And Clark County isn’t spared. This winter, of the 14 schools with gymnastics, half don’t field full teams.
Coaches who spoke to The Columbian can’t pinpoint specific reasons for shrinking numbers in a short amount of time, but agree it’s happening. They acknowledge it’s more than bouncing back from the COVID-19 after-effects that’s impacted their sport and the high school sports landscape.
It’s a trend noticeable prior to COVID-19.
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The National Federation of State High School Associations, or NFHS, tallies participation numbers from all 51 state associations annually. In 2019, data revealed a decline in high school athletics and activities participation for the first time in 31 years. October’s national data of the 2021-22 school year showed a 4 percent drop from 2018-19, as high school sports rebounds from COVID-19.
While volleyball and girls wrestling continue to gain popularity, gymnastics is on the opposite trend. On a national scale, the sport was last in the top 10 for popularity in 1985-86. Closer to home, the 964 prep gymnasts in Washington last winter was the state’s lowest turnout in the nearly 50 years of data.
In the past 20 years, the Washington Interscholastic Activities Association sanctioned three girls sports — bowling (2001), girls wrestling (2007) and the rebirth of slowpitch softball (2018). Yet the number of gymnastics programs statewide remains steady. Since 1990, an average of 75 schools offer gymnastics.
In Washington, interscholastic gymnastics primarily centers in more populated areas. Twenty-one percent of the state’s 400 high schools had gymnastics programs in 2021-22, a percentage that’s remained steady as the number of high schools statewide continues to grow. By comparison, 20 percent of the state’s 373 schools in 1995-96 had gymnastics programs.
Locally, schools with gymnastics have doubled since the mid-1990s, highlighted by the opening of four public high schools since 1997 (Heritage, Hockinson, Skyview and Union).
But the number of gymnasts varies. While Camas and Union continue to have well-stocked rosters, other local tradition-rich programs are thin on numbers. This season, Columbia River has eight athletes, and Mountain View, one of Class 3A’s largest schools, has four. It’s one of seven programs with four or fewer gymnasts.
Longtime Mountain View coach Cristi Westcott entered this winter with zero returning gymnasts. Her four athletes are ninth grade students. A minimum of five gymnasts are required for team scores.
Westcott, the Thunder’s coach since the 1982-’83 season, has seen gymnastics from every angle. In order for sustainability, she acknowledges the partnership between competitive club gymnastics and the high school programs. All Clark County’s gymnastics high school teams also use three off-site venues — Naydenov Gymnastics, Northpointe Gymnastics and Vancouver Elite Gymnastics Academy — for practice and competition.
Fresh off Prairie’s district title in 2022, Tast understands the importance of athlete participation — not just the number of varsity competitors. She’s all about maximizing opportunities for all students to remain active in their school programs.
Hence, building up the team-first atmosphere for all experience levels of gymnasts.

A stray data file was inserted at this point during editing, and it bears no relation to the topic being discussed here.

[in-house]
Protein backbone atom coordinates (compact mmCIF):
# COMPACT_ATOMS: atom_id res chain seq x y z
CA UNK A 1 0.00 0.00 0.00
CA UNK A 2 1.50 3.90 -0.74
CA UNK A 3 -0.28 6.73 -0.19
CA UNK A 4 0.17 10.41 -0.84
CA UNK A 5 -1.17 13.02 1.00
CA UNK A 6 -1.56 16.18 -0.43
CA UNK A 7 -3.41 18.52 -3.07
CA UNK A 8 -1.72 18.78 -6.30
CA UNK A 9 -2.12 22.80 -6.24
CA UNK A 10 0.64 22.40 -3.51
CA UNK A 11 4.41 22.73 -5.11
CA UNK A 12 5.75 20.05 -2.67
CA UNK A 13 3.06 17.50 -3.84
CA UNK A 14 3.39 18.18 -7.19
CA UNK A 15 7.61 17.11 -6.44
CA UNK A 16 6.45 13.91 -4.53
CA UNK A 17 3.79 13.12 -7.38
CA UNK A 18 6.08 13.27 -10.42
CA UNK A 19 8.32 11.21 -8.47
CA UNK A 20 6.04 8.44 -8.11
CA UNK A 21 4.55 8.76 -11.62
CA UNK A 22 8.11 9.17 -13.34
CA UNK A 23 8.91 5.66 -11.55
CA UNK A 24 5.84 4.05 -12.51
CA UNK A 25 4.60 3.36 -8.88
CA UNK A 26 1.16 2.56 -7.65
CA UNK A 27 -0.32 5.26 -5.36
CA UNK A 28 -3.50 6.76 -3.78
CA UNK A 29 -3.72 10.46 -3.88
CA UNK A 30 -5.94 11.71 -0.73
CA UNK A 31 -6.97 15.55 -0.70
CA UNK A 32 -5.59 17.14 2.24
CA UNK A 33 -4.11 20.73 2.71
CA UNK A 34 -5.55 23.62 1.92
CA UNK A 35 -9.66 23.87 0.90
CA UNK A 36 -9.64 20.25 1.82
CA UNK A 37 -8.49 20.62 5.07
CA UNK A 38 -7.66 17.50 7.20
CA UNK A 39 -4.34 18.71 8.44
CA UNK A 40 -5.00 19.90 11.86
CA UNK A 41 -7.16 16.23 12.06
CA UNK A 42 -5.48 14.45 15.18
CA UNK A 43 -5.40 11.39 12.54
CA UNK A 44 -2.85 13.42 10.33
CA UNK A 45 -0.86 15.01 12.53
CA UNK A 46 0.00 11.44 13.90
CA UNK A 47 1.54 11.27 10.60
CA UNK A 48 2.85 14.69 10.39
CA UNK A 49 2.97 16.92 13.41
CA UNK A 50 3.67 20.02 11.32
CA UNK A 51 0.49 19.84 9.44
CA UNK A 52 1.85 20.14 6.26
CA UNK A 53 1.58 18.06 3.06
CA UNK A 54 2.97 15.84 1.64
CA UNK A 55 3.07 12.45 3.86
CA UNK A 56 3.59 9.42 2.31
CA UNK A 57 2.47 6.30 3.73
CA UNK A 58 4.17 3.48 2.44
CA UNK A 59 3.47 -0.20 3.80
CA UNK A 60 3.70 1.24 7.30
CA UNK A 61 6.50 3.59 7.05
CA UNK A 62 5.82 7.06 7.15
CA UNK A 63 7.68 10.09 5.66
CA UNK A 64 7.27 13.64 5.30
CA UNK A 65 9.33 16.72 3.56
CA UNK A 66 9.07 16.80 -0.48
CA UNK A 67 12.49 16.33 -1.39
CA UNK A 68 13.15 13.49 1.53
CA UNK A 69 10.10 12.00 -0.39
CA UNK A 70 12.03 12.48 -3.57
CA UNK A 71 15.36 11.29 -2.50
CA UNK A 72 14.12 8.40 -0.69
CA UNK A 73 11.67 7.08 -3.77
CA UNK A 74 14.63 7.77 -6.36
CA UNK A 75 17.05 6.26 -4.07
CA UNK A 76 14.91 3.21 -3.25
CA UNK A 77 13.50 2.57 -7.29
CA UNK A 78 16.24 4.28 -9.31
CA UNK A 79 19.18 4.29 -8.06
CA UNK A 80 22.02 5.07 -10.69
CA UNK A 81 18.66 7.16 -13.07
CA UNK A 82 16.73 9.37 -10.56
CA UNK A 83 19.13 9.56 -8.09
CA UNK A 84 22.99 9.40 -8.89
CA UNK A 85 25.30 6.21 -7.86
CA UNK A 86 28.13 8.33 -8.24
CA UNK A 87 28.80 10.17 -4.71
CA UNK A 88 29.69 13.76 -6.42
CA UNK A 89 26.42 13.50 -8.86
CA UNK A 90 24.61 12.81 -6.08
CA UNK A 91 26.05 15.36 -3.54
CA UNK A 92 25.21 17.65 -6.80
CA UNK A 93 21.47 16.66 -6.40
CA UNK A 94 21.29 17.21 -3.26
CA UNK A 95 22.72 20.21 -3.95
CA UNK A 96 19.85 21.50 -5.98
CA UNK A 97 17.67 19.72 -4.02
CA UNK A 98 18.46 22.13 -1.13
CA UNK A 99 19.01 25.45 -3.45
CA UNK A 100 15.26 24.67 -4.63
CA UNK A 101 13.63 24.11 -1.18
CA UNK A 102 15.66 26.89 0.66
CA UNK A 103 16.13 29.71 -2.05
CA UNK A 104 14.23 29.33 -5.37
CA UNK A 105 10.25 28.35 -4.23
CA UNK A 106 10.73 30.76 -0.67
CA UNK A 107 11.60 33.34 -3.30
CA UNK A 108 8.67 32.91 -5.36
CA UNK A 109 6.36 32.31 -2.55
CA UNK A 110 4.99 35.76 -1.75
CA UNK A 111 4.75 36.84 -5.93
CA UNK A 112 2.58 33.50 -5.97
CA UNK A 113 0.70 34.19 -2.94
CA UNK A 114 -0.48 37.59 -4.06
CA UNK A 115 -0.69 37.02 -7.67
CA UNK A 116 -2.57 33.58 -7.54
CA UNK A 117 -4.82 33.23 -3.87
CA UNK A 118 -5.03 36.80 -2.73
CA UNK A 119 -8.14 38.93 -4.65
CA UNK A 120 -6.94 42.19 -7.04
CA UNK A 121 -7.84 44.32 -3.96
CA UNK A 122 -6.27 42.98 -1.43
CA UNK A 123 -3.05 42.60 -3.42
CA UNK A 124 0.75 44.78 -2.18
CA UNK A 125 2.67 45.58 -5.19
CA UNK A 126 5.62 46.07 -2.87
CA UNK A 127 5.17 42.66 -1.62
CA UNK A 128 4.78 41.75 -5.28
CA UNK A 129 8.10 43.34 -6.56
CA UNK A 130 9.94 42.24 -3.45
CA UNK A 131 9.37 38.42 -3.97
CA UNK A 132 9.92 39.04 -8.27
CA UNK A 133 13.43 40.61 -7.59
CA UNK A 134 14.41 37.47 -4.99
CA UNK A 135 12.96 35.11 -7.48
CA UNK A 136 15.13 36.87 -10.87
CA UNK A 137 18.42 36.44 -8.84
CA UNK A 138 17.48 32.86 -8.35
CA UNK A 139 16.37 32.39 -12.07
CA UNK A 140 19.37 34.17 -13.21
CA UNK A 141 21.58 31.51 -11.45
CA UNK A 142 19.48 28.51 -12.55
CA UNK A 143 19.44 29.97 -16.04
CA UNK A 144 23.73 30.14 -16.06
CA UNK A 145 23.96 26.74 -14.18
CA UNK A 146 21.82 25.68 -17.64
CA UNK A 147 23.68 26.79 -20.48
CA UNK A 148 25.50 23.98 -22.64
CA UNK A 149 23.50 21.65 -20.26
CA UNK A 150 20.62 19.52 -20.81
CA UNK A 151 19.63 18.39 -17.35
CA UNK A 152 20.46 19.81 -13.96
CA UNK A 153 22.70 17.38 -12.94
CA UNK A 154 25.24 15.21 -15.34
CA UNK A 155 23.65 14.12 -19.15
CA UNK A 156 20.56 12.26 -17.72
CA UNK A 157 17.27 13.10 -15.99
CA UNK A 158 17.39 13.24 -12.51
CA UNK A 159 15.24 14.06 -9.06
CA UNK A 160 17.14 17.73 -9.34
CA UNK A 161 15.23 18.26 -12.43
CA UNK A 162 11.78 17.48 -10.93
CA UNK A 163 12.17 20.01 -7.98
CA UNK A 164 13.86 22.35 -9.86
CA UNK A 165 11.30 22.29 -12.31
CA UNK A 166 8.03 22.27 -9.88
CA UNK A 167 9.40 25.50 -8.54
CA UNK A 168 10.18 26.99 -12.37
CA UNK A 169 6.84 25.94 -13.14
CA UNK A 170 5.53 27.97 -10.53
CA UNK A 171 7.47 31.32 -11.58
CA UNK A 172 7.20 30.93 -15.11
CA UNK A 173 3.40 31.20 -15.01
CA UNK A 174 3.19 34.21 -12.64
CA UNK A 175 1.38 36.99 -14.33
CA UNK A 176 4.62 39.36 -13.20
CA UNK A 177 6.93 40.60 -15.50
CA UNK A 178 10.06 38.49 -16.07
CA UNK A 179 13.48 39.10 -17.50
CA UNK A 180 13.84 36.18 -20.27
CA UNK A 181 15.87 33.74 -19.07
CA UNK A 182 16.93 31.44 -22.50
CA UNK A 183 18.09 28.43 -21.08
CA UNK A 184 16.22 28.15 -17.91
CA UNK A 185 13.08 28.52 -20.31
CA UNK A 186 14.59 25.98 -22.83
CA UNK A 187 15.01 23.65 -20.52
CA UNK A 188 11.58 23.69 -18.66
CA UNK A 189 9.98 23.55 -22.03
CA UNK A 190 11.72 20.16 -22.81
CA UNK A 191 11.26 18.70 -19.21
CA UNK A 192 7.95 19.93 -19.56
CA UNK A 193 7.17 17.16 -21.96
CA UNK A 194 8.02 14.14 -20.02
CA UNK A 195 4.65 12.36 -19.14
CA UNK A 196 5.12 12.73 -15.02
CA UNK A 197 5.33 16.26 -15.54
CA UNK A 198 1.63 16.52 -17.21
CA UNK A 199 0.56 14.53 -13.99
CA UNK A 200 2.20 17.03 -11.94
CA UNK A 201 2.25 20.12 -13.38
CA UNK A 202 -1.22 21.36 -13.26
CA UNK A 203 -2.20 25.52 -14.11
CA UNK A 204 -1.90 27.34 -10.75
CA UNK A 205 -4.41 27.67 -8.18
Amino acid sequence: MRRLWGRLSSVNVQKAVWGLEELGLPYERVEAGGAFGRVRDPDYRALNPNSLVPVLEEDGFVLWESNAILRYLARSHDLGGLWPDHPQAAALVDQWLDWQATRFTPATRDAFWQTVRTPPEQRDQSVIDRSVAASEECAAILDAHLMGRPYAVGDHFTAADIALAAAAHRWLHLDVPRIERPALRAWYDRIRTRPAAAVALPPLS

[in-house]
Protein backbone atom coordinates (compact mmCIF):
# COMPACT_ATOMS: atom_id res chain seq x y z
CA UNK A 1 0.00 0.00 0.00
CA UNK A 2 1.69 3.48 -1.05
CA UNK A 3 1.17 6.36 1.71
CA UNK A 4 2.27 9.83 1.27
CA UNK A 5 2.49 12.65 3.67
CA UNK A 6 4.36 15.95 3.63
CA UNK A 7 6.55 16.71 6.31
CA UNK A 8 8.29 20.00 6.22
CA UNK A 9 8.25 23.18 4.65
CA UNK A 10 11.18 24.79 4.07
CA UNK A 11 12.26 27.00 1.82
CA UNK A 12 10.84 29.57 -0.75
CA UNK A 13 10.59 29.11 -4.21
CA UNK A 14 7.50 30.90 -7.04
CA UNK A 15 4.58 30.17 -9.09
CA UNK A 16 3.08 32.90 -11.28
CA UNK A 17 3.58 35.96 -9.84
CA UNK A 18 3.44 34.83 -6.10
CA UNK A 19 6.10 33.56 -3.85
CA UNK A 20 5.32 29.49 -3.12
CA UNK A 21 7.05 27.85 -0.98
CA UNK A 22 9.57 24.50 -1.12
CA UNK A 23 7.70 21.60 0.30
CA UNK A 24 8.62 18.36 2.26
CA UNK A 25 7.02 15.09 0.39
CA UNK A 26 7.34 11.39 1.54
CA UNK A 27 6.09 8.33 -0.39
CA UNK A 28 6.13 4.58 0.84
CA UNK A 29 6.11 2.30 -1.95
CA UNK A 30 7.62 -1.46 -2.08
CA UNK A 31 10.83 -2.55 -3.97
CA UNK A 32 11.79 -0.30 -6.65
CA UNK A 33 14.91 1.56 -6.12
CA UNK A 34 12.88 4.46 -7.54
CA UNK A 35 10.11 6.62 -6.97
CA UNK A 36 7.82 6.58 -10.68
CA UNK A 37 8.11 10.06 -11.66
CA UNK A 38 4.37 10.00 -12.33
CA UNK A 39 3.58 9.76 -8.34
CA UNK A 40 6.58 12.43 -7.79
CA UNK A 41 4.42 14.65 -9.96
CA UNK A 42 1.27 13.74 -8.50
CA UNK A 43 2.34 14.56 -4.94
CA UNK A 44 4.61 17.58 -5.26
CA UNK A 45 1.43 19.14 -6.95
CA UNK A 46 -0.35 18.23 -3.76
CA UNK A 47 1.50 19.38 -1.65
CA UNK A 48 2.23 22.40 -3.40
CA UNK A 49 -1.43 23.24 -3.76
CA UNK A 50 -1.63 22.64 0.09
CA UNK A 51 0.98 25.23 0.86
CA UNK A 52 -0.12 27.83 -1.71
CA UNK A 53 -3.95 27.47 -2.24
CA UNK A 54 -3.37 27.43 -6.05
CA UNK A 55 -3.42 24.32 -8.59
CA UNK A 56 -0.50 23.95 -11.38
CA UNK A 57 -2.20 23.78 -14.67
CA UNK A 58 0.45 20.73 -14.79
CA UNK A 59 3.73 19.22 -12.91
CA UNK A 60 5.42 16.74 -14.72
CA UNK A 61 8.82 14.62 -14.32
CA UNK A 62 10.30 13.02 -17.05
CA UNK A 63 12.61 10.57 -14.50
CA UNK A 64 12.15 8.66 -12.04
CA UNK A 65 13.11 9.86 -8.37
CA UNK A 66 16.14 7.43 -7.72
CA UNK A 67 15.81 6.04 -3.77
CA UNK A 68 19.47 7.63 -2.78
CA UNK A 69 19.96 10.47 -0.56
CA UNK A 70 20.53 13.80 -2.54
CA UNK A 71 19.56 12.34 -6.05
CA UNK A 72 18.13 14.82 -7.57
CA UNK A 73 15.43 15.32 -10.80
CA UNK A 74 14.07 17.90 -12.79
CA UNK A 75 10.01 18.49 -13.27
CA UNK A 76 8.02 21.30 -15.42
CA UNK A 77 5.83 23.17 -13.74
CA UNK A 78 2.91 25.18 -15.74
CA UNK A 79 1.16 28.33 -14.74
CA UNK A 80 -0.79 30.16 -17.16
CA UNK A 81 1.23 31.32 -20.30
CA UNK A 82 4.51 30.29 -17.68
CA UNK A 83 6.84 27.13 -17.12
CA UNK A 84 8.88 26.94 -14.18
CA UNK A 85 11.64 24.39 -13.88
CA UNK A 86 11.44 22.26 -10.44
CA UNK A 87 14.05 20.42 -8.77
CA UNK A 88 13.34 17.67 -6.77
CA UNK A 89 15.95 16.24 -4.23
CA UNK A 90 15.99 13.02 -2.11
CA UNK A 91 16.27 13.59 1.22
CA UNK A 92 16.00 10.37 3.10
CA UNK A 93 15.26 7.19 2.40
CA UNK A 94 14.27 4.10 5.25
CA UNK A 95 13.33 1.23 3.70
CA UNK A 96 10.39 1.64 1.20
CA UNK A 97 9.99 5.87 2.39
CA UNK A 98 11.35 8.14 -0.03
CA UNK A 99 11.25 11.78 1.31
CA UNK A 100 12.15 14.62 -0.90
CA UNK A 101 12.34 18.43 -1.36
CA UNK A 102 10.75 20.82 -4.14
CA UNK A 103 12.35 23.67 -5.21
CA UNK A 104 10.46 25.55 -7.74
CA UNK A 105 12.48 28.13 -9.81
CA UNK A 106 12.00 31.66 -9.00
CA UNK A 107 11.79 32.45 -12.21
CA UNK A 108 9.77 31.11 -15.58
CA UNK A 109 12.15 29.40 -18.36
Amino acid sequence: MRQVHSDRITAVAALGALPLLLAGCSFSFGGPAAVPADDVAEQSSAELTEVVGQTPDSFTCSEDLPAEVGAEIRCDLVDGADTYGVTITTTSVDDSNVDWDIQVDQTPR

“That keeps our program building,” she said.
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Clark County’s rise in gymnastics at the state level began in the early 1990s, but not before a major downfall. In 1991, the Greater St. Helens League athletic directors voted to discontinue girls gymnastics citing low participation, costly equipment, and lack of adequate facilities as top concerns. The decision was reversed months later, behind public support of high school gymnastics.
A year later, Prairie’s Dawn Kisselburgh (vault) and Columbia River’s Shana Staples (uneven bars) became the area’s first individual state champions. By January 1993, more than 1,000 spectators watched a dual meet at Prairie High School between Columbia River and Prairie.
Since then, a Clark County team has finished first or second at state 11 times. More recently, Camas won three consecutive 4A titles (2018-’20) and finished second in February 2022.
Camas continues to attract high numbers under head coach Carol Willson. In the program’s title-winning season in 2020, Willson’s roster featured 40 Papermakers. While some schools in other regions in the state may cut athletes who don’t have the required skills, that’s not the case in Southwest Washington.
High school gymnastics is unlike any other high school sport since the state’s elite typically don’t compete at the interscholastic level. But higher-level gymnasts, what interscholastic gymnastics provides differs from the club scene. Club gymnastics is known for focusing on individuals and provides year-round access for training. High school programs can’t do that, but what it does provide is a team experience.
“I like this team environment,” said Columbia River senior Sydney Stahl, a state competitor in 2022. “I find this to be more fun. The team is a lot more happy and excited to be around. It’s just a better environment overall.”
Prairie senior Gretchen Lane is a Level 9 gymnast (Level 10 is the highest level in USA Gymnastics Junior Olympics program) and said the team aspect and relaxed atmosphere of high school gymnastics are what she appreciates most. Although she’s no longer a competitive club gymnast, the sport continues to bring out her passion. Lane was a key figure on Prairie’s district-title winning team that placed seventh at the 3A/2A/1A state meet in 2022. The Falcons have top-five ambitions at state in 2023.
“You can come in, have fun, and enjoy it,” she said.